On the Mount of Transfiguration our Lord stood with Moses and Elijah and discussed His impending death. Peter, overwhelmed in the moment, said, "Lord, it is good for us to be here; if You wish, let us make here three tabernacles: one for You, one for Moses, and one for Elijah" (Matt. 17:4). However, "While he was still speaking, behold, a bright cloud overshadowed them; and suddenly a voice came out of the cloud, saying, 'This is My beloved Son, in whom I am well pleased. Hear Him!'" (Matt. 17:5). The point is clear: as great as Moses and Elijah were in their won right, we are to listen to God's Son today!

Jesus is God's final spokesman. The Hebrew writer reminds us of how "God, who at various times and in different ways spoke in time past to the fathers by the prophets, has in these last days spoken to us by His Son..." (Heb. 1:1-2).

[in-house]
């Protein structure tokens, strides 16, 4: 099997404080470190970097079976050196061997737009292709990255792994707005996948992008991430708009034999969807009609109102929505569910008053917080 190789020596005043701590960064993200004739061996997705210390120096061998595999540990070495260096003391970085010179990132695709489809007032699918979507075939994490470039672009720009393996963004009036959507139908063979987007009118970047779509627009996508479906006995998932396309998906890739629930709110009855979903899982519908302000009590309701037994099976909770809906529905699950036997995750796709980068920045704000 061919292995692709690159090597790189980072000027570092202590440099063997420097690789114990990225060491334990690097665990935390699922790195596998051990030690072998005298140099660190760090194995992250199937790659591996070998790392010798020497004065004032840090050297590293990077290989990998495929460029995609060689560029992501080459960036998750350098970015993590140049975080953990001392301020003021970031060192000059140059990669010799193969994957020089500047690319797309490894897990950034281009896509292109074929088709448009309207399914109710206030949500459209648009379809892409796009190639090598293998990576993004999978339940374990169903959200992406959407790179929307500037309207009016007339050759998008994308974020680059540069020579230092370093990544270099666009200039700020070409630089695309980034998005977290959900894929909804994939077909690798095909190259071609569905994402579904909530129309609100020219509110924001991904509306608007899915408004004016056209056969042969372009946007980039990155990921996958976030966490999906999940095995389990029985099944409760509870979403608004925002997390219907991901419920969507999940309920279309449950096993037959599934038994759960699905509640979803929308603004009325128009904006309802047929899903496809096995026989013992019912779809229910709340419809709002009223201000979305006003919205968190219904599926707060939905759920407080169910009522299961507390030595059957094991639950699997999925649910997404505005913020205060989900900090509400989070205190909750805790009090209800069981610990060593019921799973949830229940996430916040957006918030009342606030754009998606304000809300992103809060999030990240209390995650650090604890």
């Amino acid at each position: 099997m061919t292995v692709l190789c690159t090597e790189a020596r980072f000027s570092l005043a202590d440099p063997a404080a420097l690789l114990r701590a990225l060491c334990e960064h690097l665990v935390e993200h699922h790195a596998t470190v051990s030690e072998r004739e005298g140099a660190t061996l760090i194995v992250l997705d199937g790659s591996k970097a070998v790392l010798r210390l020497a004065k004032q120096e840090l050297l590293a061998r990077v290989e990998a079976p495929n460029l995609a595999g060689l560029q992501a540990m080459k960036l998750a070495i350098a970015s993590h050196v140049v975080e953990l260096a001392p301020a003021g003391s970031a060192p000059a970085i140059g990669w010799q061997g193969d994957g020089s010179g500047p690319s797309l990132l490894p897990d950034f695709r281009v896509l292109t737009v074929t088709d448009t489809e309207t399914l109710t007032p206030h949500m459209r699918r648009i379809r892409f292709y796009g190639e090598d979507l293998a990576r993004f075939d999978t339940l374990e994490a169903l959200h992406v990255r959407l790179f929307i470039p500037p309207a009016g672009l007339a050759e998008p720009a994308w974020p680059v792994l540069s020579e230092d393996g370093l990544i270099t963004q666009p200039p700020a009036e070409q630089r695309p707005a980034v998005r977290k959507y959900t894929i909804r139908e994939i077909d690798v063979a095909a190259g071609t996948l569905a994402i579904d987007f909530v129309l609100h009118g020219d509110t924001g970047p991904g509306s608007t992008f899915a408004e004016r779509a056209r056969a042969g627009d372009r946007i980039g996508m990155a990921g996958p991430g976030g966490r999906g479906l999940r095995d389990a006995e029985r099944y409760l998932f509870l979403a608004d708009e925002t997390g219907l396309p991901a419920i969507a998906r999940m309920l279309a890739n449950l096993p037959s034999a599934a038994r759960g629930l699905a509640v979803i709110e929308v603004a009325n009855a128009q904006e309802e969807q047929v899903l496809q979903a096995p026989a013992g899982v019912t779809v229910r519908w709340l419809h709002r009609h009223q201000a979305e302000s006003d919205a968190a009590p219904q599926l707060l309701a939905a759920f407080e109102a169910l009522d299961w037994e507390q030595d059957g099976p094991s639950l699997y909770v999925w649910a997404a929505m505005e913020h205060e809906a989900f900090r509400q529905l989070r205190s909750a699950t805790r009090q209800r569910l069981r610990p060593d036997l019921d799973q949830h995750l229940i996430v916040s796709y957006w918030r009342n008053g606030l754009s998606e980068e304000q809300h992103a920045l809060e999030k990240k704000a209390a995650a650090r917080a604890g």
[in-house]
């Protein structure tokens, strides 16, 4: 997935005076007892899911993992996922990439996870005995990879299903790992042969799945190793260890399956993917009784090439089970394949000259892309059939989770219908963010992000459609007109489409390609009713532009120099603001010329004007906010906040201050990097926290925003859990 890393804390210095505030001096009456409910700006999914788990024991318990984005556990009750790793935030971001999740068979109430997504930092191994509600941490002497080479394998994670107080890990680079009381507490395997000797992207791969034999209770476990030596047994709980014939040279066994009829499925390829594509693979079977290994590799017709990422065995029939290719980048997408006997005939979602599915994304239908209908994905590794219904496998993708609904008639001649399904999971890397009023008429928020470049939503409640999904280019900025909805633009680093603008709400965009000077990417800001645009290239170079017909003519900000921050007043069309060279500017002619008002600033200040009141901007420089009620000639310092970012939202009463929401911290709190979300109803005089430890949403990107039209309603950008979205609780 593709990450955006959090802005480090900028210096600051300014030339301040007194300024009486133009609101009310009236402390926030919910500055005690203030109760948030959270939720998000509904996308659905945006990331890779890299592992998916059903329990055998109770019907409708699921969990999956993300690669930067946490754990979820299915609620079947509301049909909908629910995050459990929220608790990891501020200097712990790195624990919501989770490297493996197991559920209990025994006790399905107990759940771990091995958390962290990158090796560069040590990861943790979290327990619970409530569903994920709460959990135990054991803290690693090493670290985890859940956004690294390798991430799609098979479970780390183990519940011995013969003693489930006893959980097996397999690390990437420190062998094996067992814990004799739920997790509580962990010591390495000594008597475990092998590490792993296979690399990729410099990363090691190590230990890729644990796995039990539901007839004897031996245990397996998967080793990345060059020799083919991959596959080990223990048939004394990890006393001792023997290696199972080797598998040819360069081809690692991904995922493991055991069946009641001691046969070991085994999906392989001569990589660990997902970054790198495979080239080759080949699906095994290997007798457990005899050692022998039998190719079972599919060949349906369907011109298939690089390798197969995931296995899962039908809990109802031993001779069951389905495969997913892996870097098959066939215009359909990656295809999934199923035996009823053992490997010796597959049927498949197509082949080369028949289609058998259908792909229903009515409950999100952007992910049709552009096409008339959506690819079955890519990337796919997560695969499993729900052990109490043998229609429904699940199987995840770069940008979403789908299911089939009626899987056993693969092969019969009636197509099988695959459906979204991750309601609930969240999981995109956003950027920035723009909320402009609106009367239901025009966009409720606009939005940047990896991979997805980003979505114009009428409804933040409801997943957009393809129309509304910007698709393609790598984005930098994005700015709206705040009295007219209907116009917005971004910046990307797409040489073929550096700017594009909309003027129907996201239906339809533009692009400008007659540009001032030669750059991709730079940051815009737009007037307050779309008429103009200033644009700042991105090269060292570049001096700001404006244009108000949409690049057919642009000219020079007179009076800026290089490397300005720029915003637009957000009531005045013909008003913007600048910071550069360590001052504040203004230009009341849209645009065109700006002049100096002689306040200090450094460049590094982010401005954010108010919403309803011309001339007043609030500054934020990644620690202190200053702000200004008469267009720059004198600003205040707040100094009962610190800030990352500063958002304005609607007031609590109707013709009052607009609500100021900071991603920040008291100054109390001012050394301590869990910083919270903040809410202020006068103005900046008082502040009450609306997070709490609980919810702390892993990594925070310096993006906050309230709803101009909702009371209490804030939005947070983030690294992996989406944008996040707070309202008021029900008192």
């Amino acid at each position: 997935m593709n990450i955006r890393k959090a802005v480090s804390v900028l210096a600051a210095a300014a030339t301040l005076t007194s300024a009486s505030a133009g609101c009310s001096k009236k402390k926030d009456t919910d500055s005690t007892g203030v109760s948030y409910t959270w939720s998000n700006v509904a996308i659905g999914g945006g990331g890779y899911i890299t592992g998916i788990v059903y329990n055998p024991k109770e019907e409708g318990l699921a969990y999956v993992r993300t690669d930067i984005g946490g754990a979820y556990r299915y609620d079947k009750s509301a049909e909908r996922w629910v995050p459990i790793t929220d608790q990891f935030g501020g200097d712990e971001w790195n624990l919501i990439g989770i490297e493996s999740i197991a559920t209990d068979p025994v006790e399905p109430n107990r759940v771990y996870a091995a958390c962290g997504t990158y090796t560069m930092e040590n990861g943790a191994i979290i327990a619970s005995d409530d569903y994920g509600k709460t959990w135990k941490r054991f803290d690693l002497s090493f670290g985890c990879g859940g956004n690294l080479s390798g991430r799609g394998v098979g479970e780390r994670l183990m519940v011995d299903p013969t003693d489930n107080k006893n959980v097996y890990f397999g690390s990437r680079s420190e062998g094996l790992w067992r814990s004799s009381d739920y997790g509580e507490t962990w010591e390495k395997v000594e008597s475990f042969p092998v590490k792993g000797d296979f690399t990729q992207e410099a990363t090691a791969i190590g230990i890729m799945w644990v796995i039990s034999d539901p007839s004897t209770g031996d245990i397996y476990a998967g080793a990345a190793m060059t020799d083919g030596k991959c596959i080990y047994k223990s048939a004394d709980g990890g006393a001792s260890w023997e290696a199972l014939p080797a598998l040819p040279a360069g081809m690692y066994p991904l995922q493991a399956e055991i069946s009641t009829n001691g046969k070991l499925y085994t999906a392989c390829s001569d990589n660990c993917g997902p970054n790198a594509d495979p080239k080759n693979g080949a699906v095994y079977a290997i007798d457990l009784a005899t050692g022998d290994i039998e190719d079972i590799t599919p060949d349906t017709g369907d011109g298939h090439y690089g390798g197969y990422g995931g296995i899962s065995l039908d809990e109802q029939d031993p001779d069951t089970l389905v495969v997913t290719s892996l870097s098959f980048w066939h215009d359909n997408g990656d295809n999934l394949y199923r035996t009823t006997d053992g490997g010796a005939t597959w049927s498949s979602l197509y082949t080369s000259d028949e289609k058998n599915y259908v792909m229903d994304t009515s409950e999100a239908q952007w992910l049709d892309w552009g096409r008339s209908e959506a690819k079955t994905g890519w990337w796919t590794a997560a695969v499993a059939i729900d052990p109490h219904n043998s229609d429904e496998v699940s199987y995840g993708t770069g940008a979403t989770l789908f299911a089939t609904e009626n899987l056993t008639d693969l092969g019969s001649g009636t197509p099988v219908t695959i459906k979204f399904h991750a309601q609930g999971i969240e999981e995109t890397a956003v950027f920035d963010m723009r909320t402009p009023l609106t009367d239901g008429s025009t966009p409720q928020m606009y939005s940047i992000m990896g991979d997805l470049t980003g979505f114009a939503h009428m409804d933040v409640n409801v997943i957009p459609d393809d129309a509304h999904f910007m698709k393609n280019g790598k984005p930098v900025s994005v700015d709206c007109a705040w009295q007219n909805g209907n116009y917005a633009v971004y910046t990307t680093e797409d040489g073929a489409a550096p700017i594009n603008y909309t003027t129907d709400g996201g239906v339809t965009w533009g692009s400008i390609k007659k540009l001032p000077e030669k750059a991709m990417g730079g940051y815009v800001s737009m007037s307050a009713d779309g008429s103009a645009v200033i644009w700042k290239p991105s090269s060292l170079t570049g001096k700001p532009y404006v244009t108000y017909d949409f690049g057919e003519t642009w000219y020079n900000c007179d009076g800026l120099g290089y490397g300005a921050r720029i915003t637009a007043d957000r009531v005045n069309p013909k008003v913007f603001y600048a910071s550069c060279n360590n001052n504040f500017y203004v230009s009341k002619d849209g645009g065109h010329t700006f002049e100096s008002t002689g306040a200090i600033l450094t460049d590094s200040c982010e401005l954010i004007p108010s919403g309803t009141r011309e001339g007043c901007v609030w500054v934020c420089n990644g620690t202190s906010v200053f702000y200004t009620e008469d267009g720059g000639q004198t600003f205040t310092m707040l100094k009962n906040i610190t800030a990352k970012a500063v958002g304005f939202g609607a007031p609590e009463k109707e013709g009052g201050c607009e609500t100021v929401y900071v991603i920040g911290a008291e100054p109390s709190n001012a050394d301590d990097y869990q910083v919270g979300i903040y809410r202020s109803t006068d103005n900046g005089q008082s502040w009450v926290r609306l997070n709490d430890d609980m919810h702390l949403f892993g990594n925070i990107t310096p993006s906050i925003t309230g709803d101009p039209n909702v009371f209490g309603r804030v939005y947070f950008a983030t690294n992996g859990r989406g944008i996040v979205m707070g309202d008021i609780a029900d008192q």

Conclusion

Concerning "the Prophet" who was to come, God said, "whoever will not hear My words, which He speaks in My name, I will require it of him" (Deut. 18:19). The Hebrew writer mentions the consequences of neglecting the message of Christ. "Therefore we must give the more earnest heed to the things we have heard, lest we drift away. For if the word spoken through angels proved steadfast, and every transgression and disobedience received a just reward, how shall we escape if we neglect so great a salvation, which at the first began to be spoken by the Lord, and was confirmed to us by those who heard Him, God also bearing witness both with signs and wonders, with various miracles, and gifts of the Holy Spirit, according to His own will?" (Heb. 2:1-4).

Have you listened to the words of Christ, God's final spokesman? If you reject the message of Christ, you will have rejected your only means of eternal salvation!